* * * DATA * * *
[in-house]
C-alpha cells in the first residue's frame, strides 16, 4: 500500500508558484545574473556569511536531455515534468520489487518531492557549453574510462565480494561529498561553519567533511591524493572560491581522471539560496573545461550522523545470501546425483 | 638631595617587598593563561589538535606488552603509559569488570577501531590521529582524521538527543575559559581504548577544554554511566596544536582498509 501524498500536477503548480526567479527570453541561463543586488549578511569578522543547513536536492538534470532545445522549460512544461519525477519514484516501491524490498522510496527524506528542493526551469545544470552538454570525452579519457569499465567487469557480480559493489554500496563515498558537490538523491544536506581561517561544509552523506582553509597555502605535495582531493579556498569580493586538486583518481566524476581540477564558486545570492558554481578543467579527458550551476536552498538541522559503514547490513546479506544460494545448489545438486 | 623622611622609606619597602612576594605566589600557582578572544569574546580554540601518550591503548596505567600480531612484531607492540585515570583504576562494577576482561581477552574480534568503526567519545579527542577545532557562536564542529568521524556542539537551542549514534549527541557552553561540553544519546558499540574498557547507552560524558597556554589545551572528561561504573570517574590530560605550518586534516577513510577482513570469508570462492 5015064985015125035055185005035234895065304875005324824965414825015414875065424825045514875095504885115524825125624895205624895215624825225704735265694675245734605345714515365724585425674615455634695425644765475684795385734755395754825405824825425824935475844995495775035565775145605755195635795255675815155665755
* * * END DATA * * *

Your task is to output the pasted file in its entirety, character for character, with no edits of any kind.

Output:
[in-house]
C-alpha cells in the first residue's frame, strides 16, 4: 500500500508558484545574473556569511536531455515534468520489487518531492557549453574510462565480494561529498561553519567533511591524493572560491581522471539560496573545461550522523545470501546425483 | 638631595617587598593563561589538535606488552603509559569488570577501531590521529582524521538527543575559559581504548577544554554511566596544536582498509 501524498500536477503548480526567479527570453541561463543586488549578511569578522543547513536536492538534470532545445522549460512544461519525477519514484516501491524490498522510496527524506528542493526551469545544470552538454570525452579519457569499465567487469557480480559493489554500496563515498558537490538523491544536506581561517561544509552523506582553509597555502605535495582531493579556498569580493586538486583518481566524476581540477564558486545570492558554481578543467579527458550551476536552498538541522559503514547490513546479506544460494545448489545438486 | 623622611622609606619597602612576594605566589600557582578572544569574546580554540601518550591503548596505567600480531612484531607492540585515570583504576562494577576482561581477552574480534568503526567519545579527542577545532557562536564542529568521524556542539537551542549514534549527541557552553561540553544519546558499540574498557547507552560524558597556554589545551572528561561504573570517574590530560605550518586534516577513510577482513570469508570462492 5015064985015125035055185005035234895065304875005324824965414825015414875065424825045514875095504885115524825125624895205624895215624825225704735265694675245734605345714515365724585425674615455634695425644765475684795385734755395754825405824825425824935475844995495775035565775145605755195635795255675815155665755